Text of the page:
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Company spokesman Alan Seay confirmed the move to the Otago Daily Times late yesterday, while maintaining it did not mean the company's search for hydrocarbons off the coast had failed.
''You generally do that with exploration wells, even if you discover something, because you go back and you drill new wells.
''Plugged and abandoned is what usually happens.''
The company would have to wait for months for the results of detailed laboratory testing before confirming what, if anything, had been found by the test drilling operation, he said.
There had been ''shows'' of oil and gas, but the analysis would determine their significance, and it was too soon to say if signs were promising, he said.
''What we have retrieved from the well is a great deal of information. What we have to do now is analyse all that to come to conclusions about what may be there.
''All of those sorts of questions are going to take us months to answer.''
The decision to abandon the well was expected to be detailed later today in a statement to the Australian Stock Exchange by Origin Energy, Anadarko's partner in the search, Mr Seay said.
His comments yesterday came hours after Greenpeace New Zealand claimed to have leaked information showing Anadarko's test well had unearthed no sign of oil off the Otago coast.
Greenpeace New Zealand campaigner Steve Abel told the ODT he could not divulge details of his information, to protect the source, and would only say technical drilling data indicated a ''dry well''.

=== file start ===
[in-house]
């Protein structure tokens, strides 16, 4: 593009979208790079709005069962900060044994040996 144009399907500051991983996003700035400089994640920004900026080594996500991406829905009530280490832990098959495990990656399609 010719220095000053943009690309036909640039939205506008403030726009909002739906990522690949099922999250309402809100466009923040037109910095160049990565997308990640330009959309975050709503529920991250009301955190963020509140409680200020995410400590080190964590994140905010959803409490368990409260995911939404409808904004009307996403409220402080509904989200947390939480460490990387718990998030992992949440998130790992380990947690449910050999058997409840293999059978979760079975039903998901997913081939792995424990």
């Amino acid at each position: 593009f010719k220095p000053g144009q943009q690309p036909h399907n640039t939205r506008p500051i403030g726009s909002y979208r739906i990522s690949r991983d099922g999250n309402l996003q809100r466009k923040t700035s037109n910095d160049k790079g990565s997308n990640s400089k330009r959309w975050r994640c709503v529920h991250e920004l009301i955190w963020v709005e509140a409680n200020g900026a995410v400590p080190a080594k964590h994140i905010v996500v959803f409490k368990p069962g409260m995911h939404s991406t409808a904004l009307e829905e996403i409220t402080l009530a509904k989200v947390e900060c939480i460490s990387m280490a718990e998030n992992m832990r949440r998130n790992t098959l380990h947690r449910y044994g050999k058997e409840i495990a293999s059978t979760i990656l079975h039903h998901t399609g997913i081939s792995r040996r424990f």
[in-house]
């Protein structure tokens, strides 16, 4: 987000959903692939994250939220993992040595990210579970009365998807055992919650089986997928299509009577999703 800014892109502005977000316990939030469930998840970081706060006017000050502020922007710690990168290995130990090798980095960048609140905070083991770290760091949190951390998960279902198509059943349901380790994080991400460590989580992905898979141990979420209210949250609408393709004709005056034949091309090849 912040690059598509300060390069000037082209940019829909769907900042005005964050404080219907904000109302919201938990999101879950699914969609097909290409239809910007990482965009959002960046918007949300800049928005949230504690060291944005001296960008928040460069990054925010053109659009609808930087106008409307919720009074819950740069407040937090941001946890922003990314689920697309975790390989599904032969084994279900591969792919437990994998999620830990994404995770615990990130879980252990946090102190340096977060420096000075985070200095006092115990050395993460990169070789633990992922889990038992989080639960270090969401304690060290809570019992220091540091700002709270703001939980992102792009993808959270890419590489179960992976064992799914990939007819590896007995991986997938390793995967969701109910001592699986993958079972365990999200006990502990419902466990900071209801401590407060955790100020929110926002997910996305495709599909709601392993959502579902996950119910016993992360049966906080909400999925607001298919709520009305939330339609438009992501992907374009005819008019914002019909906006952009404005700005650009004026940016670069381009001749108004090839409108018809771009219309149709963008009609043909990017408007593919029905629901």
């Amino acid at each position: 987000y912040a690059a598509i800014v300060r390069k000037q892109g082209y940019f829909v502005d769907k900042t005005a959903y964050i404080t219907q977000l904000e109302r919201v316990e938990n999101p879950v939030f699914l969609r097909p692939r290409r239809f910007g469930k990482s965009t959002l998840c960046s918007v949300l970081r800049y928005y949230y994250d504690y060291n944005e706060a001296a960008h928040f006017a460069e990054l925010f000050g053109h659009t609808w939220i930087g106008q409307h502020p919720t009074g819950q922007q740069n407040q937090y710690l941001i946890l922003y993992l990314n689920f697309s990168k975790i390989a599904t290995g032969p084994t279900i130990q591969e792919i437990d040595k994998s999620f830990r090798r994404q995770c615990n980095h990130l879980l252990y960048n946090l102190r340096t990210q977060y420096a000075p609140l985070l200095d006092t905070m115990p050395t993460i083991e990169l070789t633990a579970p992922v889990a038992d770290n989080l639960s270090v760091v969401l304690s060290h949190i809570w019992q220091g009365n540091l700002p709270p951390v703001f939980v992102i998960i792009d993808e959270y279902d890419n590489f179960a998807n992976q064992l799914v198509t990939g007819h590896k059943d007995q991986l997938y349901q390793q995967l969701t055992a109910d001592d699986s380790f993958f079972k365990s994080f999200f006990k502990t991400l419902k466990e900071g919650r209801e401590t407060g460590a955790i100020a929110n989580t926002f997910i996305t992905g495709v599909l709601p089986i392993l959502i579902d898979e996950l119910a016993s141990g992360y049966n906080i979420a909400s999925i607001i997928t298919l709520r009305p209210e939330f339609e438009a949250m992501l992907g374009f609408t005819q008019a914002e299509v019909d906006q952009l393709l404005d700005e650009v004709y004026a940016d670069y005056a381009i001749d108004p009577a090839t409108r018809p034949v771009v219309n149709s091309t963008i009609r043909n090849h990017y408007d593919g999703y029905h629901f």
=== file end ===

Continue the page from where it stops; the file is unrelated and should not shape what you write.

He said it was ''not 100% clear'' whether the information ruled out the presence of a natural gas find as well, or just oil, but believed the results ''wouldn't look good'' for either.
''The key next step is to get the information from Anadarko ... the ball's in their court, really,'' he said.
Mr Seay said he had ''no idea'' what Greenpeace based its claim on, whether it was accurate, or even if such information existed.
He reiterated the company expected to find natural gas, not oil, and the absence of oil - if true - did not necessarily mean there was no natural gas to be found in the basin.
''Hydrocarbons can take many forms - oil, gas and in-between, condensate. Those are the sorts of questions we will seek to answer over the next few months.''
Pro Gas Otago spokesman Andrew Whiley, a Dunedin city councillor, felt it was encouraging that the drillers remained on-site for days, at a cost of about $1.2 million a day, after the well's depth was reached, and he had heard there were early signs of hydrocarbons.
''If they felt there wasn't anything to be found, they would've already pulled up and would've already left,'' he said.
Oil Free Otago spokeswoman Niamh O'Flynn welcomed news the well was to be plugged and abandoned, and urged Anadarko to stay away ''regardless of what they find''.
It was reported last month Anadarko had failed to find commercial quantities of oil or gas after drilling a deep-water test well off Taranaki.
Mr Seay said yesterday that a ''water-bearing'' well had also generated significant volumes of useful data, which would also be analysed and could help shape future exploration in the area.
It was too soon to say whether Dunedin's test well could also be considered ''water-bearing'', he said.